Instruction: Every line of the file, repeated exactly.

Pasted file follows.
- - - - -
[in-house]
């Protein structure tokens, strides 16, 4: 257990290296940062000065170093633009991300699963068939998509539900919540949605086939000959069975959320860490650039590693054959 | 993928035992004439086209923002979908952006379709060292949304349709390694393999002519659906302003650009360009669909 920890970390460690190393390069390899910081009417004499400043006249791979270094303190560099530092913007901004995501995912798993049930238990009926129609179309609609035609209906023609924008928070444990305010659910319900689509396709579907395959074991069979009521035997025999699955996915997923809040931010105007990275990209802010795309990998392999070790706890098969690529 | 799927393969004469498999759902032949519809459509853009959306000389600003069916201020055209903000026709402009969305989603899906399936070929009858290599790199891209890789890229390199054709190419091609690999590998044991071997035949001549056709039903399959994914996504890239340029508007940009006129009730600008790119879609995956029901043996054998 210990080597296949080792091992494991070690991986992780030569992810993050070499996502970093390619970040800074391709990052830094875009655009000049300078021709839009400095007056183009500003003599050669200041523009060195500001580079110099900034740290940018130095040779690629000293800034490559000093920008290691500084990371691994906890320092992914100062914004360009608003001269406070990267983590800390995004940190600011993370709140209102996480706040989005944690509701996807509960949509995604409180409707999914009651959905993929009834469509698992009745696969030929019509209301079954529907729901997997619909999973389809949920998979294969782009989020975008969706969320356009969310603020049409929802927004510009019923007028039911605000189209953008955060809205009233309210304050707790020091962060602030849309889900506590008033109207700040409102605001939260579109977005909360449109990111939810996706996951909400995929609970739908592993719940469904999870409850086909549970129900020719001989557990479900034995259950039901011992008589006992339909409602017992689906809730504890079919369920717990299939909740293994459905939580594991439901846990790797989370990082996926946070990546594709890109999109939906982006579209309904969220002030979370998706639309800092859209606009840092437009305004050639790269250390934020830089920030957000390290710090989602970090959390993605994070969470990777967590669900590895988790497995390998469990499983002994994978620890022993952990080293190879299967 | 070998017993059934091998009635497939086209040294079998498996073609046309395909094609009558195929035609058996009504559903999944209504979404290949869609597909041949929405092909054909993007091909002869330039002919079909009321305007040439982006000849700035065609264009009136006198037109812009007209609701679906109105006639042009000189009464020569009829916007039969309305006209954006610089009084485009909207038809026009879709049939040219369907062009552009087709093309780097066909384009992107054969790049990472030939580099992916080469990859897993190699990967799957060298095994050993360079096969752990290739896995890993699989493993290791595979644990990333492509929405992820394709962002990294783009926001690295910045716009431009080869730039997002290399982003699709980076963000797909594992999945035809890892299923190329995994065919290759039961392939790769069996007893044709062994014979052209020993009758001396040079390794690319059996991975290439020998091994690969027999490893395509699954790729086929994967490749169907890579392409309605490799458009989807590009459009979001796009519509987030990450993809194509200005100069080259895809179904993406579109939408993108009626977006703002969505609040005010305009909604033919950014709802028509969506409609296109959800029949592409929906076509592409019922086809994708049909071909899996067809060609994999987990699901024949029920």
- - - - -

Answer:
[in-house]
């Protein structure tokens, strides 16, 4: 257990290296940062000065170093633009991300699963068939998509539900919540949605086939000959069975959320860490650039590693054959 | 993928035992004439086209923002979908952006379709060292949304349709390694393999002519659906302003650009360009669909 920890970390460690190393390069390899910081009417004499400043006249791979270094303190560099530092913007901004995501995912798993049930238990009926129609179309609609035609209906023609924008928070444990305010659910319900689509396709579907395959074991069979009521035997025999699955996915997923809040931010105007990275990209802010795309990998392999070790706890098969690529 | 799927393969004469498999759902032949519809459509853009959306000389600003069916201020055209903000026709402009969305989603899906399936070929009858290599790199891209890789890229390199054709190419091609690999590998044991071997035949001549056709039903399959994914996504890239340029508007940009006129009730600008790119879609995956029901043996054998 210990080597296949080792091992494991070690991986992780030569992810993050070499996502970093390619970040800074391709990052830094875009655009000049300078021709839009400095007056183009500003003599050669200041523009060195500001580079110099900034740290940018130095040779690629000293800034490559000093920008290691500084990371691994906890320092992914100062914004360009608003001269406070990267983590800390995004940190600011993370709140209102996480706040989005944690509701996807509960949509995604409180409707999914009651959905993929009834469509698992009745696969030929019509209301079954529907729901997997619909999973389809949920998979294969782009989020975008969706969320356009969310603020049409929802927004510009019923007028039911605000189209953008955060809205009233309210304050707790020091962060602030849309889900506590008033109207700040409102605001939260579109977005909360449109990111939810996706996951909400995929609970739908592993719940469904999870409850086909549970129900020719001989557990479900034995259950039901011992008589006992339909409602017992689906809730504890079919369920717990299939909740293994459905939580594991439901846990790797989370990082996926946070990546594709890109999109939906982006579209309904969220002030979370998706639309800092859209606009840092437009305004050639790269250390934020830089920030957000390290710090989602970090959390993605994070969470990777967590669900590895988790497995390998469990499983002994994978620890022993952990080293190879299967 | 070998017993059934091998009635497939086209040294079998498996073609046309395909094609009558195929035609058996009504559903999944209504979404290949869609597909041949929405092909054909993007091909002869330039002919079909009321305007040439982006000849700035065609264009009136006198037109812009007209609701679906109105006639042009000189009464020569009829916007039969309305006209954006610089009084485009909207038809026009879709049939040219369907062009552009087709093309780097066909384009992107054969790049990472030939580099992916080469990859897993190699990967799957060298095994050993360079096969752990290739896995890993699989493993290791595979644990990333492509929405992820394709962002990294783009926001690295910045716009431009080869730039997002290399982003699709980076963000797909594992999945035809890892299923190329995994065919290759039961392939790769069996007893044709062994014979052209020993009758001396040079390794690319059996991975290439020998091994690969027999490893395509699954790729086929994967490749169907890579392409309605490799458009989807590009459009979001796009519509987030990450993809194509200005100069080259895809179904993406579109939408993108009626977006703002969505609040005010305009909604033919950014709802028509969506409609296109959800029949592409929906076509592409019922086809994708049909071909899996067809060609994999987990699901024949029920």